World Book Day - 3rd March 2016
Writing: Finn Morrisroe (Year 7)
Editing: Dan Chapman (Year 12)
This World Book Day Year 7 were lucky enough to have the brilliant author Jon Robinson come in and talk to us.
Jon Robinson is a very successful author and his main books are Nowhere and Anywhere. Jon told us he was very young when he started writing stories - about our age. The first book he ever wrote was a homework that his English teacher set him over Christmas. It was to write a Christmas story: the teacher was expecting a happy ending, however Jon wrote a gory story. He said it takes a long time to publish a book, it took him eight years to finally publish his book Nowhere in 2013.
Then he started giving us tips on writing a creative story. He told us that creativity was good and that everyone had an imagination and that creation has a snowball effect: once you have an idea, lots of ideas start to come to your brain. He asked what we could do with a paper clip apart from clipping paper together. There was a range of ideas from a pick lock to a decoration for your cat’s tail. He also asked us to describe an imaginary place including what it smelt like or if it was in the future or the past, as this is often how authors begin their stories.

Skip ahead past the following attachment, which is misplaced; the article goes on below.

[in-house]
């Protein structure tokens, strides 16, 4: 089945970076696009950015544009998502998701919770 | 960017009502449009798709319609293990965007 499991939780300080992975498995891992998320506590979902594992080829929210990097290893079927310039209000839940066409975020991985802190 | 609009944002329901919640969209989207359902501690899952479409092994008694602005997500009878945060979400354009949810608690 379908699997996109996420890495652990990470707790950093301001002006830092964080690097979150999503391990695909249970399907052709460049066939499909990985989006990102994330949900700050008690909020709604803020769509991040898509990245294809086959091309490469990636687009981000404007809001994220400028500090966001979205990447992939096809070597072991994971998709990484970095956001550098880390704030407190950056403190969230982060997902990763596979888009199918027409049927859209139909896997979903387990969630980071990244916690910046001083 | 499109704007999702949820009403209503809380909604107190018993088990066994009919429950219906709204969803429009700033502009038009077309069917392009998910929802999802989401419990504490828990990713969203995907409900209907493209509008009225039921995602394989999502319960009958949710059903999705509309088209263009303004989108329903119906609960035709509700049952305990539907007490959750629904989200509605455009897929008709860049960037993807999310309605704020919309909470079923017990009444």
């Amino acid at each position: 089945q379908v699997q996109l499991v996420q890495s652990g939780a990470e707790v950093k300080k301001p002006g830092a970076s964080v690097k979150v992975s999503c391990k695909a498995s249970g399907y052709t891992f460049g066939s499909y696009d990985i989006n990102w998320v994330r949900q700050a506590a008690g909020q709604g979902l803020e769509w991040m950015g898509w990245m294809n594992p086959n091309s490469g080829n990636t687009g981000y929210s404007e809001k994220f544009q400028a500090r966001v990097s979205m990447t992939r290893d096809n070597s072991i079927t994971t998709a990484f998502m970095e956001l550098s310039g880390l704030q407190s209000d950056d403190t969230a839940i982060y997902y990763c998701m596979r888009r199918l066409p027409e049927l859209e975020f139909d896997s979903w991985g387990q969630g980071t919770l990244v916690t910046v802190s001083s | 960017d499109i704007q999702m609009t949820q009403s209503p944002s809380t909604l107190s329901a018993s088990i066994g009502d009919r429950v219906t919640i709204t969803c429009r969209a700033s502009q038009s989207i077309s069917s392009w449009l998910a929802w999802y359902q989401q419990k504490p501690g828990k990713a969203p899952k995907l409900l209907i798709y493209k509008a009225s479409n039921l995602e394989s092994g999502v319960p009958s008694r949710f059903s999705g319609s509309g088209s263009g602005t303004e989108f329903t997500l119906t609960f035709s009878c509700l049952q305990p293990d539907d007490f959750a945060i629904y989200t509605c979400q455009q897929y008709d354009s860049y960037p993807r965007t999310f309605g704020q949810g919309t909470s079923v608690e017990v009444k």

Jon went on to talk about similes and metaphors and how that gives a picture of what is happening in the story; for example how to describe a sound in order to catch the reader's imagination. He put our skills to the test by getting us to write about a boat at sea during the storm and try to apply the techniques we had just learnt.
After that Jon explained to us how showing is better than telling and he gave us this example: James was in a fight, and James had a ripped shirt blood stains on his knuckles and sweat dripping from his nose. He then told us to write about being lost in the woods and showing how we felt and not telling how we felt. The last two tips he gave us were that readers like an underdog and to try and include underdogs when writing the stories, as well as to use conflict as a device to engage the reader.
I really enjoyed this experience, I learned a lot and it was very cool to have a real and successful author talking to us.